Berkeley researchers Steven Louie and Marvin Cohen, who won the “theory” category of the 2003 Foresight Institute Feynman Prize in Nanotechnology, are fairly certain that carbon nanotubes will be an important building block. So much so that Cohen helped found a company, Nanomix, to try to commercialize it — with Louie joining as a consultant.
These are theorists who also want to sell the results of their theories. Is that really the spirit of Foresight, the organization that’s a bit too “out there” to be taken seriously? Or are they ivory tower exceptions?
“If you had asked me this question 10, 15 years ago, I would say that I would be a real exception,” Louie said. “But I think nowadays, in the last five years, many more academics are actually interested in both fundamental basic research and applications and perhaps interested in possible commercial usage of the technology that’s developed.”
Carlo Montemagno of the University of California, Los Angeles, who won the Feynman Prize in experimental nanotechnology, is an engineer rather than a theorist and so is always looking for the commercial angle. He’s working on making materials and devices that are engineered with the properties of systems you find in the biological world. His “end-game” is a device with “embedded intelligence,” and he’s about two years away from his first application and possible launch of a company based on a membrane that can filter water.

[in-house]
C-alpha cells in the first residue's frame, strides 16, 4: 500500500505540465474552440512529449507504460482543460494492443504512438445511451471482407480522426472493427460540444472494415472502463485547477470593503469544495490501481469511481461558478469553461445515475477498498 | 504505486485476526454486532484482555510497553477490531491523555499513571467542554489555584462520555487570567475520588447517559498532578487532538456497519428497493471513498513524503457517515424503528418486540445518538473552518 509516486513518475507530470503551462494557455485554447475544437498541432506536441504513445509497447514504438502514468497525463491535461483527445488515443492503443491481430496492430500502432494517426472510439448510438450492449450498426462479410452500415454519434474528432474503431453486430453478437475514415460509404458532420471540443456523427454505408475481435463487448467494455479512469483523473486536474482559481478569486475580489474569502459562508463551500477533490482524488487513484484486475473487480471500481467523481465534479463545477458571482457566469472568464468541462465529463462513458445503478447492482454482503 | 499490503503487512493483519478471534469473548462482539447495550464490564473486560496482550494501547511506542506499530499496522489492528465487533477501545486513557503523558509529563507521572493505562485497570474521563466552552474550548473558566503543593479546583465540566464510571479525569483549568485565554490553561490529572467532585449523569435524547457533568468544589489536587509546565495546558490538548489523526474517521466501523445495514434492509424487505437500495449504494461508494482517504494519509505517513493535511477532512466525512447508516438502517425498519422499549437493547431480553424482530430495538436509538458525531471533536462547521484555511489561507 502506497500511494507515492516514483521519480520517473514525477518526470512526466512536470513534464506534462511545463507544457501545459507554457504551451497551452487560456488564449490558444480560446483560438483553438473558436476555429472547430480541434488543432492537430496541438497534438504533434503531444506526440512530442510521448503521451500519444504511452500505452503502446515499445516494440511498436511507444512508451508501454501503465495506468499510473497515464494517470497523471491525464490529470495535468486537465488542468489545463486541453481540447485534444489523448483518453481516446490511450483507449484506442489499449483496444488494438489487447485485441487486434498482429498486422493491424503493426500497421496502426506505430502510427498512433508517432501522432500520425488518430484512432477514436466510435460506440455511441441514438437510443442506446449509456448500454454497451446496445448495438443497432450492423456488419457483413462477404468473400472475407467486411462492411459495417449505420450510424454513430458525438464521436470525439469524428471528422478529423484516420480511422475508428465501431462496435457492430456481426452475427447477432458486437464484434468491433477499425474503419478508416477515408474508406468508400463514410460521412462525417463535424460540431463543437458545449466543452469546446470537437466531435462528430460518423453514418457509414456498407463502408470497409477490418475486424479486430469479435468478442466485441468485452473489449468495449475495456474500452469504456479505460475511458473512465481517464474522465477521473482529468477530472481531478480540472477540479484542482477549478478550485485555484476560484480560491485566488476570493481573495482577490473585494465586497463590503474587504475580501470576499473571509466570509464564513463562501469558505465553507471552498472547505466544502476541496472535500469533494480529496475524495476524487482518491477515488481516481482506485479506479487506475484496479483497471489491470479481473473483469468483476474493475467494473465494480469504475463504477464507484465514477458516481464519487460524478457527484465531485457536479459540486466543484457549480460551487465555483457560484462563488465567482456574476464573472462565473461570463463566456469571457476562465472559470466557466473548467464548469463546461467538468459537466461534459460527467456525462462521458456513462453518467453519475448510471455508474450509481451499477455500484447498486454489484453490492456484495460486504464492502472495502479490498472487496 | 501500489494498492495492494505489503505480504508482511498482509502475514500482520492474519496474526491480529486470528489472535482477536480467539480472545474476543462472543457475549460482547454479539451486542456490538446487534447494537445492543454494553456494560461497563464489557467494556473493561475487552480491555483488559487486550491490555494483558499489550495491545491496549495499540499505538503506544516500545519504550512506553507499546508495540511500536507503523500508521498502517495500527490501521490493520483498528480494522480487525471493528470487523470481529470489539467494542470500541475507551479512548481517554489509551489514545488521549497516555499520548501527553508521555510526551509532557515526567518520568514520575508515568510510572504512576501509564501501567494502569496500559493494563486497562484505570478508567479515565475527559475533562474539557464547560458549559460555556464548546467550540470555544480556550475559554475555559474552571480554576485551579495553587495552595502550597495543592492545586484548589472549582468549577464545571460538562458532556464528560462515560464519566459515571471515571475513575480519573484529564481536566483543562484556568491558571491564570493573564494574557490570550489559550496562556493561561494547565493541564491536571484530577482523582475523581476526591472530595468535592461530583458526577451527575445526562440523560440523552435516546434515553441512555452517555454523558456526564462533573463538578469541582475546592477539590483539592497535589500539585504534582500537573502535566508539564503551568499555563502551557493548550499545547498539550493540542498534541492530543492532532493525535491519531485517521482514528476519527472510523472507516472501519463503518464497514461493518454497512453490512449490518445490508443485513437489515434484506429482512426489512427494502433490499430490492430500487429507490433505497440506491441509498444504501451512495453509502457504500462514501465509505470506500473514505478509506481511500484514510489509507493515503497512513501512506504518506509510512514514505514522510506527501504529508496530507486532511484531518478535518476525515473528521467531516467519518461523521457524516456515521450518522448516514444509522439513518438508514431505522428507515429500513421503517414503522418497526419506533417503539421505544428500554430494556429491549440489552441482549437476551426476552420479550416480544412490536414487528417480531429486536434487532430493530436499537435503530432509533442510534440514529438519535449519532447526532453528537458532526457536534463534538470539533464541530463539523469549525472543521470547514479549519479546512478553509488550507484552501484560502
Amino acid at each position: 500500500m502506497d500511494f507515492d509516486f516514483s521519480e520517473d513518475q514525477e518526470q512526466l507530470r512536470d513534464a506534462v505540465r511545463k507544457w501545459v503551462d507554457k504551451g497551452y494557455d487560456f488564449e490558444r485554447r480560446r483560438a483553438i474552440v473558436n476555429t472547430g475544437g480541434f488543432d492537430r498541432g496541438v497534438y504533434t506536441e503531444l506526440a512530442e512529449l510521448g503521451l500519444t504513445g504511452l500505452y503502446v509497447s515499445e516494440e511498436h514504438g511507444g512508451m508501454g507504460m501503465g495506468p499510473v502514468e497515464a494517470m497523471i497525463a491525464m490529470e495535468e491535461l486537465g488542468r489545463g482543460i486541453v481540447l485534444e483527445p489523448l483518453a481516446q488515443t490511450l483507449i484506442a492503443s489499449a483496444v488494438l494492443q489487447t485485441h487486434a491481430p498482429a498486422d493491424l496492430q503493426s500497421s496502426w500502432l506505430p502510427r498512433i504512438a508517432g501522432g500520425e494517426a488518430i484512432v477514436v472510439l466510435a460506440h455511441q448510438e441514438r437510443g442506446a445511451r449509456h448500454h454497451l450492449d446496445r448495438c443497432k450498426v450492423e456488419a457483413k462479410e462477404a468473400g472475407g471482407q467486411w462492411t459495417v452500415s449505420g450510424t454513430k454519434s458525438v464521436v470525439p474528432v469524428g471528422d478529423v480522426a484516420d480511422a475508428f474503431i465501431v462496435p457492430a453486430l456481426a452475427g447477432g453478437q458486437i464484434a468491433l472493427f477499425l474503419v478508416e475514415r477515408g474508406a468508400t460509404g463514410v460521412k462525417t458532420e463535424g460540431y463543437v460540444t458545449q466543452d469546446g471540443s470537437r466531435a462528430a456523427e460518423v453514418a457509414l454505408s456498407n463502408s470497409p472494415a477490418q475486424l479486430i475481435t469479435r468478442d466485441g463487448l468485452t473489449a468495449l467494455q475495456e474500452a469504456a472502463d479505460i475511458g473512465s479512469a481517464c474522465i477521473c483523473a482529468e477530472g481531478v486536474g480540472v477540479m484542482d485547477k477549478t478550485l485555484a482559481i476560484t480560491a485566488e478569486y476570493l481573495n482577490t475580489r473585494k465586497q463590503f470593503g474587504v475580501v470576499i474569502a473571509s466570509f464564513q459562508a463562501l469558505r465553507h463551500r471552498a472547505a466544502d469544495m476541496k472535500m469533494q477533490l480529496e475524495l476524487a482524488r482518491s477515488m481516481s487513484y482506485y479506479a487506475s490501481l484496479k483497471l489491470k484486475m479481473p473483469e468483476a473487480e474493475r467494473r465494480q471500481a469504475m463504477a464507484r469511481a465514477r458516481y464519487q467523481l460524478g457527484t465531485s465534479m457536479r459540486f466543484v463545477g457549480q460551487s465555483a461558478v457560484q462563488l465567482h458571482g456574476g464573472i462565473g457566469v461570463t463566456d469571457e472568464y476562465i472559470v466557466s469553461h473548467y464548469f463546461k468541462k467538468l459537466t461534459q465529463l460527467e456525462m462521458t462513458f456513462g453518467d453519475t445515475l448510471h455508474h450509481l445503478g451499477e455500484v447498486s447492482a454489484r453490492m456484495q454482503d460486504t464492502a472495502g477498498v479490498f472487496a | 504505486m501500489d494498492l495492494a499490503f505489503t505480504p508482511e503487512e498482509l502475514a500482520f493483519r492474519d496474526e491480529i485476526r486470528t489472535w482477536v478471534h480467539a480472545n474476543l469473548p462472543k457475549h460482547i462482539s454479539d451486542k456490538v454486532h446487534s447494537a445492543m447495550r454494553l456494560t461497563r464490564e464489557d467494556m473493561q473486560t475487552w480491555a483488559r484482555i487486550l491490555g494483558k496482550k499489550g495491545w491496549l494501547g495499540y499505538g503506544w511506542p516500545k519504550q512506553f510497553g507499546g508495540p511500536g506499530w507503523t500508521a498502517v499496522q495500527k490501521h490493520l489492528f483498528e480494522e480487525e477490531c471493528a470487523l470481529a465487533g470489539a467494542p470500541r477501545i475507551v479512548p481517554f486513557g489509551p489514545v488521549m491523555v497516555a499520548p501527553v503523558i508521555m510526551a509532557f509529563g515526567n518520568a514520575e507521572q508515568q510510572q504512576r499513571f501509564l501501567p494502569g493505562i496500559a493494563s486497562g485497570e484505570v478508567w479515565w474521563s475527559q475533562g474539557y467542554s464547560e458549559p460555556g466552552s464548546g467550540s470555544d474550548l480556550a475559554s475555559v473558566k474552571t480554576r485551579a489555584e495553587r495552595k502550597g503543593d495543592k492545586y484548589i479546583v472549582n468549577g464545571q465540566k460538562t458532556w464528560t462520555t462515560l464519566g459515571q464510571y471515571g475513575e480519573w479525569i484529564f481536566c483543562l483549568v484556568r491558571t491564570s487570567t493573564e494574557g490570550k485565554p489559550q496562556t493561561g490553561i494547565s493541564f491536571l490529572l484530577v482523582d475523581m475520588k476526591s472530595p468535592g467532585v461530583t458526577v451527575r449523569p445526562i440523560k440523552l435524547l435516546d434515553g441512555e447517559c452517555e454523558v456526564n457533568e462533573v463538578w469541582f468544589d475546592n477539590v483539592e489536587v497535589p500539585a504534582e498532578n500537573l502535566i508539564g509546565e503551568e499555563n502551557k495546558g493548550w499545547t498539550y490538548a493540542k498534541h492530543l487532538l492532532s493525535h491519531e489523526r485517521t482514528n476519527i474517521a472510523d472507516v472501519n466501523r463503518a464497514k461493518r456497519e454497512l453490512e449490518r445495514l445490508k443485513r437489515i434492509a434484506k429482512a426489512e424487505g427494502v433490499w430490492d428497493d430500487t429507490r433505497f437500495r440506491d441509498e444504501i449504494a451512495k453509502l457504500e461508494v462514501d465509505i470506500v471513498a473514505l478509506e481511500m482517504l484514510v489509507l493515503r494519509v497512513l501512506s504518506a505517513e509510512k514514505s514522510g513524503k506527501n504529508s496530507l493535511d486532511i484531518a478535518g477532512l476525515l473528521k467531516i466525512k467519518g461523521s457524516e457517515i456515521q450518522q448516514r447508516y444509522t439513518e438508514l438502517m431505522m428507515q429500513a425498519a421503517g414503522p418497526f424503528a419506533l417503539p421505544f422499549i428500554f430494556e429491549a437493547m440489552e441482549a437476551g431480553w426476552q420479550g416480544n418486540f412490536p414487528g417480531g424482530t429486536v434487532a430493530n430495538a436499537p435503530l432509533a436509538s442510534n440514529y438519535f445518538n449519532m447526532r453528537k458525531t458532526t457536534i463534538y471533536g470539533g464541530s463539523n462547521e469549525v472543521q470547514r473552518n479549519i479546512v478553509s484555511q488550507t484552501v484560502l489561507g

Ultimately, he wants to build medical machines that are embedded into living tissue — something that is much more akin to the Drexler molecular machine vision. But if he can solve water problems in developing countries along the way, that certainly would be time well spent.
“I think that right now, we’re at the point where we’ve figured out how to manipulate matter, we’re putting the pieces of matter together,” he told the group during his award acceptance speech. “But the real vision, the real realization … is going to be when we look at how to put these things together and make complex systems. That’s when we’re going to see things that are truly remarkable and disruptive.”
They all see a direct line that runs between scientific theory, near-term application, achievement of long-term goals and Drexler’s ultimate vision of molecular machines. The “crackpots” are still connecting the dots.